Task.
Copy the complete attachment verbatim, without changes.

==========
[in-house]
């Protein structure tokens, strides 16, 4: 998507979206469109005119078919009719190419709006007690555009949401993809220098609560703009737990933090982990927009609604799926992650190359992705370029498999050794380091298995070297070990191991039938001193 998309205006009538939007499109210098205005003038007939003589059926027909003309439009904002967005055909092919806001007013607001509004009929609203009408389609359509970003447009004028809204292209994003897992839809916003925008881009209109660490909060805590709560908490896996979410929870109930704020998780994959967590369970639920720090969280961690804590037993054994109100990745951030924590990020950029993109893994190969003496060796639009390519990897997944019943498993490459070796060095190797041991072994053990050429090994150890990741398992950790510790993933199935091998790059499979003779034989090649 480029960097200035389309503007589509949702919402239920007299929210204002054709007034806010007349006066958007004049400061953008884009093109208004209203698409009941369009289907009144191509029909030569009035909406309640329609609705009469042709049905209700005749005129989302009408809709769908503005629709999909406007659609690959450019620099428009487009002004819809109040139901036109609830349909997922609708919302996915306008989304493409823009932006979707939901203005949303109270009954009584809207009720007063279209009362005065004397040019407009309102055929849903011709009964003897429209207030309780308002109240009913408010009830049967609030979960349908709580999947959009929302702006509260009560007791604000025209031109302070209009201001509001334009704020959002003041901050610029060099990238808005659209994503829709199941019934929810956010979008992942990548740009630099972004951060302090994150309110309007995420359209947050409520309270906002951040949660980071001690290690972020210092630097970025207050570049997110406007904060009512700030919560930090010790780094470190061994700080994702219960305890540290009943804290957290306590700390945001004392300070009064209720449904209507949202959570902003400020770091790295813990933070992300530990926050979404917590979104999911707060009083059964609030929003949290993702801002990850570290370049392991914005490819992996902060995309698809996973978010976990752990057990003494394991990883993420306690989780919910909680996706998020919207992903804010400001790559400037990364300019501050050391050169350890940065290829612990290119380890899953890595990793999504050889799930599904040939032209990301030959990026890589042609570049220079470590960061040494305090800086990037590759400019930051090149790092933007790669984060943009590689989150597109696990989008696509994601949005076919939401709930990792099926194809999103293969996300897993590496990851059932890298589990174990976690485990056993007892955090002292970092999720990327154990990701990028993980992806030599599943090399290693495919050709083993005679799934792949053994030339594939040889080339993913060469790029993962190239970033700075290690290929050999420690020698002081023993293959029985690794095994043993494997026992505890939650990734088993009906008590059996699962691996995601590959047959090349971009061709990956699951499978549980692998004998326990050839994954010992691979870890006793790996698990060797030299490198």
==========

[in-house]
């Protein structure tokens, strides 16, 4: 998507979206469109005119078919009719190419709006007690555009949401993809220098609560703009737990933090982990927009609604799926992650190359992705370029498999050794380091298995070297070990191991039938001193 998309205006009538939007499109210098205005003038007939003589059926027909003309439009904002967005055909092919806001007013607001509004009929609203009408389609359509970003447009004028809204292209994003897992839809916003925008881009209109660490909060805590709560908490896996979410929870109930704020998780994959967590369970639920720090969280961690804590037993054994109100990745951030924590990020950029993109893994190969003496060796639009390519990897997944019943498993490459070796060095190797041991072994053990050429090994150890990741398992950790510790993933199935091998790059499979003779034989090649 480029960097200035389309503007589509949702919402239920007299929210204002054709007034806010007349006066958007004049400061953008884009093109208004209203698409009941369009289907009144191509029909030569009035909406309640329609609705009469042709049905209700005749005129989302009408809709769908503005629709999909406007659609690959450019620099428009487009002004819809109040139901036109609830349909997922609708919302996915306008989304493409823009932006979707939901203005949303109270009954009584809207009720007063279209009362005065004397040019407009309102055929849903011709009964003897429209207030309780308002109240009913408010009830049967609030979960349908709580999947959009929302702006509260009560007791604000025209031109302070209009201001509001334009704020959002003041901050610029060099990238808005659209994503829709199941019934929810956010979008992942990548740009630099972004951060302090994150309110309007995420359209947050409520309270906002951040949660980071001690290690972020210092630097970025207050570049997110406007904060009512700030919560930090010790780094470190061994700080994702219960305890540290009943804290957290306590700390945001004392300070009064209720449904209507949202959570902003400020770091790295813990933070992300530990926050979404917590979104999911707060009083059964609030929003949290993702801002990850570290370049392991914005490819992996902060995309698809996973978010976990752990057990003494394991990883993420306690989780919910909680996706998020919207992903804010400001790559400037990364300019501050050391050169350890940065290829612990290119380890899953890595990793999504050889799930599904040939032209990301030959990026890589042609570049220079470590960061040494305090800086990037590759400019930051090149790092933007790669984060943009590689989150597109696990989008696509994601949005076919939401709930990792099926194809999103293969996300897993590496990851059932890298589990174990976690485990056993007892955090002292970092999720990327154990990701990028993980992806030599599943090399290693495919050709083993005679799934792949053994030339594939040889080339993913060469790029993962190239970033700075290690290929050999420690020698002081023993293959029985690794095994043993494997026992505890939650990734088993009906008590059996699962691996995601590959047959090349971009061709990956699951499978549980692998004998326990050839994954010992691979870890006793790996698990060797030299490198």